October 31, 1996

Slot Machines, Term Limits, Bear Hunting I-671: Slot Machine Plan Expands Reservation Gambling

From Staff Reports
 

Washington voters are being asked this year whether Indian reservations can have slot machines, bear hunters can use dogs and congressmen can be forced out of office after a set number of terms.

The lucrative slot machines are currently illegal in the state, but Initiative 671 would permit each tribe up to 295 slot machines in exchange for agreeing to give 15 percent of the take to public programs.

Proponents call it a reasonable way to boost dismal tribal economies and reap public benefits at the same time.

Opponents warn the initiative is the gateway to wide-open Las Vegas-style gambling in Washington and a raft of crime and addiction that comes with it.

Spokane County Sheriff John Goldman and Prosecutor Jim Sweetser openly oppose the initiative, as do managers of Spokane bingo halls.

Almost 2,000 slot machines are already offered at seven casinos run by the Spokane Tribe and the Colville Tribe.

That controversial gambling activity is protected - at least temporarily - by a federal judge who says the slot-casinos can continue until the court decides whether the state has the right to regulate Indian gaming at all.

Initiative 671 is sponsored by 19 tribes that don’t currently offer slots in their casinos but which expect gaming revenues would soar if the initiative is approved.

I-670: Pushing term limits

Also on the ballot is Initiative 670, which gives voters another shot at restricting the number of years their members of Congress can serve.

This is the third term limits proposal to land on a state ballot in the ‘90s, but it has a few twists. It requires members of Congress to vote for term limits or be branded on future ballots. It also could set up the first national constitutional convention in more than 200 years to draft an amendment on the topic.

Although Washington voters and many other states approved some form of congressional term limits in 1993, the U.S. Supreme Court later overturned them as unconstitutional.

I-670 is part a nationwide effort to negate that ruling with a constitutional amendment.

It directs members of Congress to vote for an amendment to limit service to two terms in the Senate and three terms in the House. Those who do not vote for such a law would have a note next to their names on the ballot when they run for re-election: “Disregarded Voter Instructions On Term Limits.”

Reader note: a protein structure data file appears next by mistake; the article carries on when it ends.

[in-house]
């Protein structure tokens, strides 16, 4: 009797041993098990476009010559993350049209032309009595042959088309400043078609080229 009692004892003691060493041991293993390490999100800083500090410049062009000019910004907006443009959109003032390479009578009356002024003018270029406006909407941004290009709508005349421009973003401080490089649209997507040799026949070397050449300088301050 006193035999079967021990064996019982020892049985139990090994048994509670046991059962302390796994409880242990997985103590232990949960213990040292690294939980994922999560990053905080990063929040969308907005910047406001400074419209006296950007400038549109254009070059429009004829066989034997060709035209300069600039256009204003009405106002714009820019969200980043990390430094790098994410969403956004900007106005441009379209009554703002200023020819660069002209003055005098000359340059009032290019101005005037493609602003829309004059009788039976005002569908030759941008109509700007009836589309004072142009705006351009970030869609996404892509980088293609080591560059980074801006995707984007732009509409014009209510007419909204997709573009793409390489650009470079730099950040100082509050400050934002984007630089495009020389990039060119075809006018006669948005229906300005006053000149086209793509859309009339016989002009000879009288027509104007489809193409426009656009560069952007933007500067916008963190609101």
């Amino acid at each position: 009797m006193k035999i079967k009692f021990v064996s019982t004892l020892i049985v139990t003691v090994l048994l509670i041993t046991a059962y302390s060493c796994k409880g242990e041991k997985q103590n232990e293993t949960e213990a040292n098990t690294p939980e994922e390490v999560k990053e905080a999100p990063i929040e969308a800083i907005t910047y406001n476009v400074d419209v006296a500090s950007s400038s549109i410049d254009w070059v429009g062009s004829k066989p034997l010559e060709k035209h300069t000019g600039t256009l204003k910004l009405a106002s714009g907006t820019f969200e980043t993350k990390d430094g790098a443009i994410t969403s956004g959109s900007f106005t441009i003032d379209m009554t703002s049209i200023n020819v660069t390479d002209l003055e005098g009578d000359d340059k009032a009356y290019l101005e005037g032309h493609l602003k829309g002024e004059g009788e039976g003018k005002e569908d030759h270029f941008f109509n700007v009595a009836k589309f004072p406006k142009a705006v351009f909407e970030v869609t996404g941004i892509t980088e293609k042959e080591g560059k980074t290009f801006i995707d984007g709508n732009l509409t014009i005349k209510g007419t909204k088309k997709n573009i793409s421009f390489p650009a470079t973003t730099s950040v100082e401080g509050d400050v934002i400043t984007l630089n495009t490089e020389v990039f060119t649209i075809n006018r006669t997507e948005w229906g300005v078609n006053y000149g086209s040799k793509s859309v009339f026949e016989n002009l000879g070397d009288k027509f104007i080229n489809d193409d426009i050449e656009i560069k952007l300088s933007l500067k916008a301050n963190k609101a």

New candidates could be similarly branded on the ballot with a notation “Declined to Pledge To Support Term Limits.”

If Congress still does not approve an amendment and send it to the states to be ratified, the initiative directs the Legislature to petition for a constitutional convention “for proposing amendments.” Members of the Legislature who decline to vote for such a petition would have similar notations on future ballots.

Supporters - who criticize members of Congress for high salaries, lavish perks and scandals - say the initiative is the only way to force Congress to place limits on itself.

Critics - which include such diverse groups as the John Birch Society and the League of Women Voters - say voters already limit a politician’s term at the ballot box and calling a convention could lead to wholesale changes in the constitution.

I-655: Hunting limits

Proposed limits of a very different sort face voters in Initiative 655, which would ban the use of hounds and bait when hunting some of the most elusive animals in the forest: bear, bobcat, cougar and lynx.

The initiative is sponsored by animal rights activists who believe these longstanding and controversial methods are cruel and unsporting.

“It’s a matter of ethics,” says Lisa Wathne of the Washington Wildlife Alliance, a coalition of animal-protection and environmental groups, including the American Humane Society, the National Audubon Society and the Sierra Club.

Sportsmen who oppose the initiative note the predators’ numbers are rising because of reduced hunting. That leads to more encounters between people and dangerous animals.

Hunters who use hounds or bait aren’t the only sportsmen worried about the outcome of the election. Other hunters link Initiative 655 to a conspiracy by vegetarian animal lovers to eventually ban all hunting.

, DataTimes


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